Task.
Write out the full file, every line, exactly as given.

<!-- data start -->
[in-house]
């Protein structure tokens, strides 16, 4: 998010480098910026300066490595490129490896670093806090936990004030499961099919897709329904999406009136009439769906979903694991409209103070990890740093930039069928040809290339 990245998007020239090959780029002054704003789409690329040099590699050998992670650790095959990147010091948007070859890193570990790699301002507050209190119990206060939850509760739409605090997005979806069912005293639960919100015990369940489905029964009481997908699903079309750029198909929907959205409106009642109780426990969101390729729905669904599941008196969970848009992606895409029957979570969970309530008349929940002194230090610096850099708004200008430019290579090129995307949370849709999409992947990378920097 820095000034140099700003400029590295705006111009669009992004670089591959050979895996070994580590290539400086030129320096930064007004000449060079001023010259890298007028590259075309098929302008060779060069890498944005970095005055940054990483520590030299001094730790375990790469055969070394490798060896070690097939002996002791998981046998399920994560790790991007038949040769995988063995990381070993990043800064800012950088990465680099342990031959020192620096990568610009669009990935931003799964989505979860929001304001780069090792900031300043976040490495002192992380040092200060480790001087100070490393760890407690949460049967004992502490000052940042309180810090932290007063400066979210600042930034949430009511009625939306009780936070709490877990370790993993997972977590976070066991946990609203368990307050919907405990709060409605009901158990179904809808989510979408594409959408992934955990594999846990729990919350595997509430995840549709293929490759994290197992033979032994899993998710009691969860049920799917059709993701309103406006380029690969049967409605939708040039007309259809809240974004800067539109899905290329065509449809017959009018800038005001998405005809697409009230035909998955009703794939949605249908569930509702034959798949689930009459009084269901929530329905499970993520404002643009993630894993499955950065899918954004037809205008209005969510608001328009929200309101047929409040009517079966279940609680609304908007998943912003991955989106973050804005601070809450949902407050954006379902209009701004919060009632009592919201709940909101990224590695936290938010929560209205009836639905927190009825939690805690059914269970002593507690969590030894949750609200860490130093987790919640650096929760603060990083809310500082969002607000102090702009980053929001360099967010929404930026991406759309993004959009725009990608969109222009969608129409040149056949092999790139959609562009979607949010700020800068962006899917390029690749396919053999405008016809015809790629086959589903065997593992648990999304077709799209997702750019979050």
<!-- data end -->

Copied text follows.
[in-house]
């Protein structure tokens, strides 16, 4: 998010480098910026300066490595490129490896670093806090936990004030499961099919897709329904999406009136009439769906979903694991409209103070990890740093930039069928040809290339 990245998007020239090959780029002054704003789409690329040099590699050998992670650790095959990147010091948007070859890193570990790699301002507050209190119990206060939850509760739409605090997005979806069912005293639960919100015990369940489905029964009481997908699903079309750029198909929907959205409106009642109780426990969101390729729905669904599941008196969970848009992606895409029957979570969970309530008349929940002194230090610096850099708004200008430019290579090129995307949370849709999409992947990378920097 820095000034140099700003400029590295705006111009669009992004670089591959050979895996070994580590290539400086030129320096930064007004000449060079001023010259890298007028590259075309098929302008060779060069890498944005970095005055940054990483520590030299001094730790375990790469055969070394490798060896070690097939002996002791998981046998399920994560790790991007038949040769995988063995990381070993990043800064800012950088990465680099342990031959020192620096990568610009669009990935931003799964989505979860929001304001780069090792900031300043976040490495002192992380040092200060480790001087100070490393760890407690949460049967004992502490000052940042309180810090932290007063400066979210600042930034949430009511009625939306009780936070709490877990370790993993997972977590976070066991946990609203368990307050919907405990709060409605009901158990179904809808989510979408594409959408992934955990594999846990729990919350595997509430995840549709293929490759994290197992033979032994899993998710009691969860049920799917059709993701309103406006380029690969049967409605939708040039007309259809809240974004800067539109899905290329065509449809017959009018800038005001998405005809697409009230035909998955009703794939949605249908569930509702034959798949689930009459009084269901929530329905499970993520404002643009993630894993499955950065899918954004037809205008209005969510608001328009929200309101047929409040009517079966279940609680609304908007998943912003991955989106973050804005601070809450949902407050954006379902209009701004919060009632009592919201709940909101990224590695936290938010929560209205009836639905927190009825939690805690059914269970002593507690969590030894949750609200860490130093987790919640650096929760603060990083809310500082969002607000102090702009980053929001360099967010929404930026991406759309993004959009725009990608969109222009969608129409040149056949092999790139959609562009979607949010700020800068962006899917390029690749396919053999405008016809015809790629086959589903065997593992648990999304077709799209997702750019979050």